CloudAtlas is a web app built on a machine learning object detection model that I have fine-tuned to help users identify cloud types.

A user uploads a photo (either from their mobile phone camera or from an image stored on their device) and then when they click “submit”, the image is sent to a computer vision model that I have fine-tuned to recognize cloud types. The model takes a few seconds to analyze the image and then returns a percentage that indicates the confidence that the image is of a certain cloud type.

The core of this app is an image classification neural network that I’ve fine tuned to distinguish between ten different cloud types. Fine tuning is a transfer learning technique where the parameters of a pretrained model are updated by additional rounds (epochs) of training on a new set of data for our specific use case. We start with a pre-trained general purpose model that can already recognize basic shapes and objects. Then the model is fine-tuned until it achieves an acceptable ability to identify, in this case, a “cumulonimbus cloud” from an image uploaded by a user.

Steps to Train and Deploy the Model

Training an AI to recognize cloud types involves a process known as supervised learning, where you provide the AI with a labeled dataset of cloud images along with their corresponding cloud types. These are the general steps to train an AI for cloud type recognition:

Data collection: Gather a large dataset of cloud images with accurate labels indicating the corresponding cloud types.

Data preprocessing: Clean and preprocess the dataset by resizing the images to a consistent size, normalizing the pixel values, and splitting the data into training and testing sets. It’s important to have a balanced representation of each cloud type in your dataset to avoid bias during training.

Model selection: Choose an appropriate machine learning model for image recognition tasks. Convolutional Neural Networks (CNNs) are commonly used for image classification tasks due to their ability to learn spatial patterns. In this case, I started with a pre-trained ResNet18 model, which has already been trained on large-scale image datasets and is a fairly quick CNN.

Model training: Train the model using the labeled cloud image dataset. During training, the model learns to extract features from the images and map them to the corresponding cloud types. This process involves feeding the training data through the network, calculating the loss, and updating the model’s parameters through backpropagation and optimization algorithms (e.g., gradient descent).

Model evaluation: Evaluate the trained model using the testing dataset to assess its performance. Metrics such as accuracy, precision, recall, and F1 score can be used to measure the model’s effectiveness in recognizing different cloud types.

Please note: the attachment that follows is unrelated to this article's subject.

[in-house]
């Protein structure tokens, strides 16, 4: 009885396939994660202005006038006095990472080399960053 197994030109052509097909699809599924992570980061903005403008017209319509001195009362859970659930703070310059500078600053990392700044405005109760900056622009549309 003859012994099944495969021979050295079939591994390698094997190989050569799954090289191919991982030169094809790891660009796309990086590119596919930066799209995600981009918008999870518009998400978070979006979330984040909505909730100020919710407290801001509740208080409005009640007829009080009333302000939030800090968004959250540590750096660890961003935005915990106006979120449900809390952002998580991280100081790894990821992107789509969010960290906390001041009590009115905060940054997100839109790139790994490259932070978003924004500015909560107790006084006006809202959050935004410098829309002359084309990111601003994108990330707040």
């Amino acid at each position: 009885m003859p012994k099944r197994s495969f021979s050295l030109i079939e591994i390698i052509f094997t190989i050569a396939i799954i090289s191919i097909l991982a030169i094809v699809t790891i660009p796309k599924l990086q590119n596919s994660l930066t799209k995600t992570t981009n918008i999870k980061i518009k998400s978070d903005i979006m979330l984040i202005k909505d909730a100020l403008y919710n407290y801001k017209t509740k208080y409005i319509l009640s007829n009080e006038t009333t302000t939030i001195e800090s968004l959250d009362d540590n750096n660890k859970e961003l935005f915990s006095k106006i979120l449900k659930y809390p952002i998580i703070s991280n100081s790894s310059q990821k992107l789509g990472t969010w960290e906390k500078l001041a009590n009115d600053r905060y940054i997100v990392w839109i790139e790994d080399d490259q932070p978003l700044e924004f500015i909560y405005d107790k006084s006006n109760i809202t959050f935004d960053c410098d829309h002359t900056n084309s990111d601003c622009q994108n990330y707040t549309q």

Model refinement: If the model’s performance is not satisfactory, you can refine it by adjusting hyperparameters, modifying the network architecture, or increasing the size and diversity of the training dataset. Iterative refinement is often necessary to improve the model’s accuracy.

Deployment and inference: Once you have a trained model with satisfactory performance, you can deploy it to make predictions on new, unseen cloud images. The AI model takes an input image and outputs the predicted cloud type based on its learned knowledge.

Training and Deploying a Model With the Library

The deep learning library can be used to facilitate this entire training the deployment process. We start by opening up a juptyper notebook and importing the library:

pip install -Uqq fastbook
import fastbook
from fastbook import *
from import *

Data Collection: Gather and Label Data

Now we create a list of cloud types we are going to identify. Make a folder for each of these cloud types. Run an image search on Duck Duck Go for 100 each of these cloud types and put the images in their respective folder. Since we are gathering images from an online search, there are likely to be corrupt files. Identify these failed images with verify_images() and then remove these files by running unLink on each of them:

cloud_types = 'cirrus', 'cirrocumulus', 'cirrostratus', 'altocumulus',
'altostratus', 'nimbostratus', 'stratocumulus', 'stratus', 'cumulus',

path = Path('clouds')

if not path.exists():
    for o in cloud_types:
        dest = (path/o)
        results = search_images_ddg(f'{o} clouds', 100)
        download_images(dest, urls=results)

fns = get_image_files(path)

failed = verify_images(fns);

Data Preprocessing: Organize Data for Model Training

Now that we have the data downloaded and sorted into folders, we need to organize it in a format suitable for model training. The library includes a DataBlock object and dataloaders function that makes this incredibly straightforward:

clouds = DataBlock(
    blocks=(ImageBlock, CategoryBlock),
    splitter=RandomSplitter(valid_pct=0.2, seed=42),

dls = clouds.dataloaders(path)

In the block argument of the DataBlock object we provide a tuple where we set the cloud images as the independent variable and the cloud type labels as the dependent variable. The RandomSplitter function sets aside twenty percent of the images for a validation set. parent_label is a fastai function that simply returns the name of the folder that a file is in. Since we put each of our cloud images into a folder with the name of the cloud type, this provides the labels for our items. Finally, we apply a transformation on each item with the Resize function so that each of the images are the exact same size.

The DataBlock is like a template for creating a dataloader object. We create a dataloaders object (dls) by then passing the actual path to our data (and labels).

Model Selection and Training

For this project, we are going to use the ResNet18 Convolutional Neural Network. Using the fastai library, we can simply specify resnet18 as as argument on a vision_learner function.

We first create a vision_learner object with the dataloader (dls) and model (resnet18). Then call the fine_tune function on the vision_learner object to specify the number of epochs (training cycles) we want to run on the model. More is not always better. At a certain point, you may run into overfitting your model. In this case, I just ran four epochs:

learn = vision_learner(dls, resnet18, metrics=error_rate)

Model Evaluation and Refinement: Confusion Matrix and ImageClassifierCleaner

The library includes a confusion maxtrix module that provides a visual way to evaluate how the model is performing. Simply running these two lines of code pops out a graphic representation of how well the model did with the predictions:

interp = ClassificationInterpretation.from_learner(learn)